Anglia Ruskin University
Peh et al 2014 Biol InvasionsPost-print 2.pdf (607.98 kB)

Potential impact of invasive alien species on ecosystem services provided by a tropical forested ecosystem: a case study from Montserrat

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posted on 2023-08-30, 14:06 authored by Kelvin S. -H. Peh, Andrew Balmford, Jennifer C. Birch, Claire Brown, Stuart H. M. Butchart, James Daley, Jeffrey Dawson, Gerard Gray, Francine M. R. Hughes, Stephen Mendes, James Millett, Alison J. Stattersfield, David H. L. Thomas, Matt Walpole, Richard B. Bradbury
Local stakeholders at the important but vulnerable Centre Hills on Montserrat consider that the continued presence of feral livestock (particularly goats and pigs) may lead to widespread replacement of the reserve’s native vegetation by invasive alien trees (Java plum and guava), and consequent negative impacts on native animal species. Since 2009, a hunting programme to control the feral livestock has been in operation. However long-term funding is not assured. Here, we estimate the effect of feral livestock control on ecosystem services provided by the forest to evaluate whether the biodiversity conservation rationale for continuation of the control programme is supported by an economic case. A new practical tool (Toolkit for Ecosystem Service Site-based Assessment) was employed to measure and compare ecosystem service provision between two states of the reserve (i.e. presence and absence of feral livestock control) to estimate the net consequences of the hunting programme on ecosystem services provided by the forest. Based on this we estimate that cessation of feral livestock management would substantially reduce the net benefits provided by the site, including a 46 % reduction in nature-based tourism (from $419,000 to $228,000) and 36 % reduction in harvested wild meat (from $205,000 to $132,000). The overall net benefit generated from annual ecosystem service flows associated with livestock control in thereserve, minus the management cost, was $214,000 per year. We conclude that continued feral livestock control is important for maintaining the current level of ecosystem services provided by the reserve.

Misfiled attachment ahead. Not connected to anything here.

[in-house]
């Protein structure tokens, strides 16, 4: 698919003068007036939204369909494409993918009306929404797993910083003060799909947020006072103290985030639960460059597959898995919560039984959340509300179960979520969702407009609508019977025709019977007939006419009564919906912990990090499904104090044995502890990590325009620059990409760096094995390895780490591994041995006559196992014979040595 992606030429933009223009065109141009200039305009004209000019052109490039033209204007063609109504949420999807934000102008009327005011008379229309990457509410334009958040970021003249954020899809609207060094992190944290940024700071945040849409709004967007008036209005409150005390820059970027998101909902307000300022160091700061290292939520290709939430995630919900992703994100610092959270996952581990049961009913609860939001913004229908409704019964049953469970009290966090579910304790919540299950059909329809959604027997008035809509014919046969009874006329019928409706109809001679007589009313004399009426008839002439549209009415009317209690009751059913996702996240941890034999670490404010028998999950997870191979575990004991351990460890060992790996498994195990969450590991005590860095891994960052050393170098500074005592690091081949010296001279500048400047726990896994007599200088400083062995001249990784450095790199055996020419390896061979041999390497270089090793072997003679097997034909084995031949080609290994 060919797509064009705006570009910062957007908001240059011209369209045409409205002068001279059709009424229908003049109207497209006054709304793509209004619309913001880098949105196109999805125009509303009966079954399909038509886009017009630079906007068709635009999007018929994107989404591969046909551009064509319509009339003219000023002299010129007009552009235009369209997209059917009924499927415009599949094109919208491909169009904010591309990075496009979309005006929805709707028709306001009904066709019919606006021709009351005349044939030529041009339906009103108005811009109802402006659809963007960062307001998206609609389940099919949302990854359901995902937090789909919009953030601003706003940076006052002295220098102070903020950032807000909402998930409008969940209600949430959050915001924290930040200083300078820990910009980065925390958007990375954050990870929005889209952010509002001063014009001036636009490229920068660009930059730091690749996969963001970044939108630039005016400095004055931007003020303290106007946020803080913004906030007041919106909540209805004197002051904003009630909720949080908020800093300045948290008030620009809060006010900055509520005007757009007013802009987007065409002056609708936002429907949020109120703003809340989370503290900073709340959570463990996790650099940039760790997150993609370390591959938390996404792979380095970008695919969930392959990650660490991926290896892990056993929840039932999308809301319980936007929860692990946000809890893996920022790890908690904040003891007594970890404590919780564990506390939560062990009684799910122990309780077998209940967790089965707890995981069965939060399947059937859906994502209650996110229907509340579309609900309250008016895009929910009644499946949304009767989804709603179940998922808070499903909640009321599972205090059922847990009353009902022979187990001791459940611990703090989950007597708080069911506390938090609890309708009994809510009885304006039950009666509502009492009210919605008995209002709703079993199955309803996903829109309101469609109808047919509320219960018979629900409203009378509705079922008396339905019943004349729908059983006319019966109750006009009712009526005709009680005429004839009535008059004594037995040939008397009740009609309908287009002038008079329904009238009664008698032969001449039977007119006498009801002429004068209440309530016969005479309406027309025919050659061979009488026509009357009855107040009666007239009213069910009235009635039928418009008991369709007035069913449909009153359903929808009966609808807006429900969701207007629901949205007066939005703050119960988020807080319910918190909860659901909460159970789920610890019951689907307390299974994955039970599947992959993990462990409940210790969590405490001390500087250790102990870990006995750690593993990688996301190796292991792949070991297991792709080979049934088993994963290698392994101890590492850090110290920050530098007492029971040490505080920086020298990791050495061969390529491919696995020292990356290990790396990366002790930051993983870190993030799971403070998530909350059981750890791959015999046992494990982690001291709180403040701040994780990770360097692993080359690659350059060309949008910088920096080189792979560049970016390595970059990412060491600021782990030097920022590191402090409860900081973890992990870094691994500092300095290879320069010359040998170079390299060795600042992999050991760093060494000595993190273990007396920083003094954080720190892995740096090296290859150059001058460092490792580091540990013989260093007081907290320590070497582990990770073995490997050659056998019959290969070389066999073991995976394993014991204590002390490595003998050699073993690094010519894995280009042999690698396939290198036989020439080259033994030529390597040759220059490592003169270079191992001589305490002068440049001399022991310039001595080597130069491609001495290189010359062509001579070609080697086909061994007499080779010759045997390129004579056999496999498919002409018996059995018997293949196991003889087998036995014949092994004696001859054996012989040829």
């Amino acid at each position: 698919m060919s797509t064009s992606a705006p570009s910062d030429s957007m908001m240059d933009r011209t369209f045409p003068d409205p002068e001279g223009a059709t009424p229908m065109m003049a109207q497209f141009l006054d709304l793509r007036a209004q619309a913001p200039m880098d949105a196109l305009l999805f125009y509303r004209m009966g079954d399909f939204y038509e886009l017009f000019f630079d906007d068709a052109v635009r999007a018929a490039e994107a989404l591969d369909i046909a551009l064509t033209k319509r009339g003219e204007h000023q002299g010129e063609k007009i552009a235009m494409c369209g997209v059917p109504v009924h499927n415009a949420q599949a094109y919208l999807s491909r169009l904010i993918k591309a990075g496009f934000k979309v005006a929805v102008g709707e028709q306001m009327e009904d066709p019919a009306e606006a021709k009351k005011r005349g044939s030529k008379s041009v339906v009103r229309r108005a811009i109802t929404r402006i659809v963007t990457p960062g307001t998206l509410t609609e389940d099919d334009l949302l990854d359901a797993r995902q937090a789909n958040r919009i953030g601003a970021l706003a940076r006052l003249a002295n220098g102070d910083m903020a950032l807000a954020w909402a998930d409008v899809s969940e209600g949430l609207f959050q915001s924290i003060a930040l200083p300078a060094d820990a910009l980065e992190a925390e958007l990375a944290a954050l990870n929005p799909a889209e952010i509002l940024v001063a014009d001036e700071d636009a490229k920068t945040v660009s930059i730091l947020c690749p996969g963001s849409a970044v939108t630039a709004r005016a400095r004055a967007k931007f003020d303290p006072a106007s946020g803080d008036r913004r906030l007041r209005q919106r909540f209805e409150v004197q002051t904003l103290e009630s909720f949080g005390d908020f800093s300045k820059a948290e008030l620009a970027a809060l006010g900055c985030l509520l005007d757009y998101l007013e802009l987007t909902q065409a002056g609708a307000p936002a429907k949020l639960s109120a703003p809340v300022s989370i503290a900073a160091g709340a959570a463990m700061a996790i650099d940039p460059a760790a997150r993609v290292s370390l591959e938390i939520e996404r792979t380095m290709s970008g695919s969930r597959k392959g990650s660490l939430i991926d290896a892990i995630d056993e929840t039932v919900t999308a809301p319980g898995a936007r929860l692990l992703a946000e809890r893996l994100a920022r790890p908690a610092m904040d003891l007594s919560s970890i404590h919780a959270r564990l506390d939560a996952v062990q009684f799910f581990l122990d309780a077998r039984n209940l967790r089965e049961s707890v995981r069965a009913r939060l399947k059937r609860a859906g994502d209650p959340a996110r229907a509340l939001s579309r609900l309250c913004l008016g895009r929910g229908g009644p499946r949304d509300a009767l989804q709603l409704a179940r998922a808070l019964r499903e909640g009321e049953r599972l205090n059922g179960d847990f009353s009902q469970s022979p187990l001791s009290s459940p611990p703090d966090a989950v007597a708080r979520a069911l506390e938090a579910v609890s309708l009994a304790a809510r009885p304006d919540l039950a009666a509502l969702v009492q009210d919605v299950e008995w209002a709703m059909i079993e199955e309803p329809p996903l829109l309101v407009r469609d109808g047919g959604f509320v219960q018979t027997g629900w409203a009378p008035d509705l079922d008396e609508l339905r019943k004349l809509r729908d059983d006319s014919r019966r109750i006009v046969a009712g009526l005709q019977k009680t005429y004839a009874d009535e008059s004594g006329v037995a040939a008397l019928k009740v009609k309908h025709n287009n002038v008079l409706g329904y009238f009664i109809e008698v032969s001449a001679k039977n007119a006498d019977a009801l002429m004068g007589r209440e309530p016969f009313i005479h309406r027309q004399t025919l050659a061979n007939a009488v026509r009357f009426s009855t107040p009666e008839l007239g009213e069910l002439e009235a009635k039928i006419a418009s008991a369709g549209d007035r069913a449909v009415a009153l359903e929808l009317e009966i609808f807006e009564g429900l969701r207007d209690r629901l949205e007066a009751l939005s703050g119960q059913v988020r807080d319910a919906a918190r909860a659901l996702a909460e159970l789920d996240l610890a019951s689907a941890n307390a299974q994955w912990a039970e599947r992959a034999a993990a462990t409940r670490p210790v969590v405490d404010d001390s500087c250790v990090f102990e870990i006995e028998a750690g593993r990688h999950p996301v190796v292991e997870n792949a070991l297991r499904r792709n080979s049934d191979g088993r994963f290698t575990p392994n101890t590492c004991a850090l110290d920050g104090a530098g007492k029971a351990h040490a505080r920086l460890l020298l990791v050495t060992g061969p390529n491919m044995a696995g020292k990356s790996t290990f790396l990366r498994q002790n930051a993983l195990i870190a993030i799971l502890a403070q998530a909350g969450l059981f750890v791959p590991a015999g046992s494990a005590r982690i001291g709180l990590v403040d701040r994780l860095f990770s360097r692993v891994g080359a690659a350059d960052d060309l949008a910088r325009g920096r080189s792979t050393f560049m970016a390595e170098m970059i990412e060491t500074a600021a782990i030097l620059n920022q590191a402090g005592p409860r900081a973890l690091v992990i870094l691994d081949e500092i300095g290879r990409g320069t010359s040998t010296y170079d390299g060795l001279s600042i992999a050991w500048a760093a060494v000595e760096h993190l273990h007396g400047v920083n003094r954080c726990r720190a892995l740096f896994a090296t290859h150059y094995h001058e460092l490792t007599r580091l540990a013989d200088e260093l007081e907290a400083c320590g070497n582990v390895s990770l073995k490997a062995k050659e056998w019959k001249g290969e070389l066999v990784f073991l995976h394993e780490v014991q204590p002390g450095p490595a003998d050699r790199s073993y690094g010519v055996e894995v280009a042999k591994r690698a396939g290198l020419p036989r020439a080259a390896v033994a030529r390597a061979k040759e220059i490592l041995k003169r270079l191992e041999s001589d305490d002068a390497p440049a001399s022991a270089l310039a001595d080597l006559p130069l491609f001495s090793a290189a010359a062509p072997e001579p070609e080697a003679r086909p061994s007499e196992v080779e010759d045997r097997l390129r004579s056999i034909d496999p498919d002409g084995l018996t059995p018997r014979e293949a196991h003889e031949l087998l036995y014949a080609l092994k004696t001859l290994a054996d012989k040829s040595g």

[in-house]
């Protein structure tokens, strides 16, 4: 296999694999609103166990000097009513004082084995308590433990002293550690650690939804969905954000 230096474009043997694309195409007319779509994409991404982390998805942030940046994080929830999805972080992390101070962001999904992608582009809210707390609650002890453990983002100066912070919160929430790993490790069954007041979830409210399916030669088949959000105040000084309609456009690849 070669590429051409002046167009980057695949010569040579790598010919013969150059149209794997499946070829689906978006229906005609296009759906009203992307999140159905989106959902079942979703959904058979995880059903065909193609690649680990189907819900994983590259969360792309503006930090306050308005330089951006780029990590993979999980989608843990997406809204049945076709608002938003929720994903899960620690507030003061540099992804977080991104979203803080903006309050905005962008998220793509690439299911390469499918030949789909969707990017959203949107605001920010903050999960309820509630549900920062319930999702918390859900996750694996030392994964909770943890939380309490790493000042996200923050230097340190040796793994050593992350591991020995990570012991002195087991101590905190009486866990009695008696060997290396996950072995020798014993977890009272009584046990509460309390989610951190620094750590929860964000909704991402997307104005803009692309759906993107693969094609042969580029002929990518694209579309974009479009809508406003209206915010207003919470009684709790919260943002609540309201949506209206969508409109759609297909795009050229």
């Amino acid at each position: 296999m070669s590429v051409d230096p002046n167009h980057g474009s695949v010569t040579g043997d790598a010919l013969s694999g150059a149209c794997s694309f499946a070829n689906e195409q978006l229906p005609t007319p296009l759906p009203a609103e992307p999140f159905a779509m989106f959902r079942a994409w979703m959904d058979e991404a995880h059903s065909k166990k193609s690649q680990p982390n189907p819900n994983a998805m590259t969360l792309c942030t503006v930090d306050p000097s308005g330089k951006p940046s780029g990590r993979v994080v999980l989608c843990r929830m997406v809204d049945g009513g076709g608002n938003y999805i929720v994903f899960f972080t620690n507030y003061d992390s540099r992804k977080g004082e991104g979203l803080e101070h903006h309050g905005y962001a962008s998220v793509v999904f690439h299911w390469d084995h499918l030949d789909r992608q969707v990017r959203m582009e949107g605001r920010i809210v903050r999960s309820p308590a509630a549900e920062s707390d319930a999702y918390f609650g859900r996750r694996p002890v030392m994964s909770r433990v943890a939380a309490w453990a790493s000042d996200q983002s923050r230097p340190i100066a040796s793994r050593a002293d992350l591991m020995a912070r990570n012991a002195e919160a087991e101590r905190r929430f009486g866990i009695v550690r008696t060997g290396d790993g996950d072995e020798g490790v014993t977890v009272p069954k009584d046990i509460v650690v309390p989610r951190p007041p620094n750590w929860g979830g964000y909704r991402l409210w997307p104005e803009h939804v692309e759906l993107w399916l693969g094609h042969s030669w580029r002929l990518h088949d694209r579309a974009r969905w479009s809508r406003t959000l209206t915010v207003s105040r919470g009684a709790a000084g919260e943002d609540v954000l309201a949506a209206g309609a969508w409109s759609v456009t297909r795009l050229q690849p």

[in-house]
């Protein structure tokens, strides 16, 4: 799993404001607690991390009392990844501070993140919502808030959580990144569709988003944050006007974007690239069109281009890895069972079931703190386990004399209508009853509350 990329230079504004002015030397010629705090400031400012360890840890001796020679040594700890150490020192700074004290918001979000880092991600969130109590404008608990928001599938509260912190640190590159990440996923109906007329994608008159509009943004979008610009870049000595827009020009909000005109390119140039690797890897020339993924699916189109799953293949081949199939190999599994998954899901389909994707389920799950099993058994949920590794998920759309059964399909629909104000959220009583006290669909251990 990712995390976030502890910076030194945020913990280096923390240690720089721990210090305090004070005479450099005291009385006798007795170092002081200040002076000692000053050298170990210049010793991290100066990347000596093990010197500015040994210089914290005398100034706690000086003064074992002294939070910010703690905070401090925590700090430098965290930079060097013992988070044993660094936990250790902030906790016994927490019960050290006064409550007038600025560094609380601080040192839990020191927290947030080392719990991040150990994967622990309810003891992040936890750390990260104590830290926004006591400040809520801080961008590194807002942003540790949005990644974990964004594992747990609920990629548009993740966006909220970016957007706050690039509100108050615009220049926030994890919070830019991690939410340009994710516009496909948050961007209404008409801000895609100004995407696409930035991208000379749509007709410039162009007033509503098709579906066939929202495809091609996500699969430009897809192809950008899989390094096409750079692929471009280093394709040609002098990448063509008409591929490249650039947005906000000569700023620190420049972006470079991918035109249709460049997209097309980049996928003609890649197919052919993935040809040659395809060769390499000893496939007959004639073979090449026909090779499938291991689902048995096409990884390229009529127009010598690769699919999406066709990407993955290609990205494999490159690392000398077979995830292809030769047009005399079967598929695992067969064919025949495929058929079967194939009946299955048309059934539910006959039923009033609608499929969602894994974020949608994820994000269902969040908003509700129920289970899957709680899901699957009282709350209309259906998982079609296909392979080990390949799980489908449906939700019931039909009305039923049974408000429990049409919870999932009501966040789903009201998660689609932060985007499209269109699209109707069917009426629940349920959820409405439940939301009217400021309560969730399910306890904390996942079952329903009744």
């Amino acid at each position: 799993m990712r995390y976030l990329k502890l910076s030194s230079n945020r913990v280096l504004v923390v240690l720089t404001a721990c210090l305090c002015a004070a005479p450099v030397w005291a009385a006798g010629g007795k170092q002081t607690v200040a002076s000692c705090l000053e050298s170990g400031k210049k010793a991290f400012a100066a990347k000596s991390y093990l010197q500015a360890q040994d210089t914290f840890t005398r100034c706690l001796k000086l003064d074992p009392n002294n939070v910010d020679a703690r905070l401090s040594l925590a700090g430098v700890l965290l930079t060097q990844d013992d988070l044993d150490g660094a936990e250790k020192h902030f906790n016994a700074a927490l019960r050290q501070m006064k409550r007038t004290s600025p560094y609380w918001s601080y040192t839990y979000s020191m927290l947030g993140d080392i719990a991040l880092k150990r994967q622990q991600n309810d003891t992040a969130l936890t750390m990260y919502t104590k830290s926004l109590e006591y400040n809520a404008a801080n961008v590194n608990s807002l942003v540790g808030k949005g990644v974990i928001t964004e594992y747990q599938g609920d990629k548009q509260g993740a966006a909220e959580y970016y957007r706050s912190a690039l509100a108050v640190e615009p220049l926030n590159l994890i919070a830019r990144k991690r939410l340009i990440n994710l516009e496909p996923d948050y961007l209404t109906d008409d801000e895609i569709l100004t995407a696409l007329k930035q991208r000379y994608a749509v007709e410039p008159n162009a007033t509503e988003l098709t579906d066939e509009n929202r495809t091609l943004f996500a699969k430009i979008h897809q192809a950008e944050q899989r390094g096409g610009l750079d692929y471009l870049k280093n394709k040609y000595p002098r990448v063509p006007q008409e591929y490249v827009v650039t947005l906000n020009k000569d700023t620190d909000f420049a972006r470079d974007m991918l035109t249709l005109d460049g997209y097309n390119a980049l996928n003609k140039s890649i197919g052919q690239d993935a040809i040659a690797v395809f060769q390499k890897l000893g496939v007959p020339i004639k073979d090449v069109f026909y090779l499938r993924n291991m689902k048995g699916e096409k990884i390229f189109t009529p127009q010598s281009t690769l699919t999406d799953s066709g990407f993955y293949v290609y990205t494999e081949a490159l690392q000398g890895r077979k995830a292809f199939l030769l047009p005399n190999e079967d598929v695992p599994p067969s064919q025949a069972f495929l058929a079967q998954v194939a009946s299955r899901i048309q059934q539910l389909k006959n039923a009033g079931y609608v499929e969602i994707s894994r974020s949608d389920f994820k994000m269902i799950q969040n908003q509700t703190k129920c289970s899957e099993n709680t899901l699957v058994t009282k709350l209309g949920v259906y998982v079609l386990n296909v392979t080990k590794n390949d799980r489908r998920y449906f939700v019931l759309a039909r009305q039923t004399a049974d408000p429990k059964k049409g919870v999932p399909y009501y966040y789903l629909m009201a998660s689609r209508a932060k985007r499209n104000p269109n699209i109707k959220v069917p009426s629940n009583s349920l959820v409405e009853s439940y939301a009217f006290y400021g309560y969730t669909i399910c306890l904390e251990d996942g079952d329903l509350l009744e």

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Biological Invasions





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ARCHIVED Faculty of Science & Technology (until September 2018)

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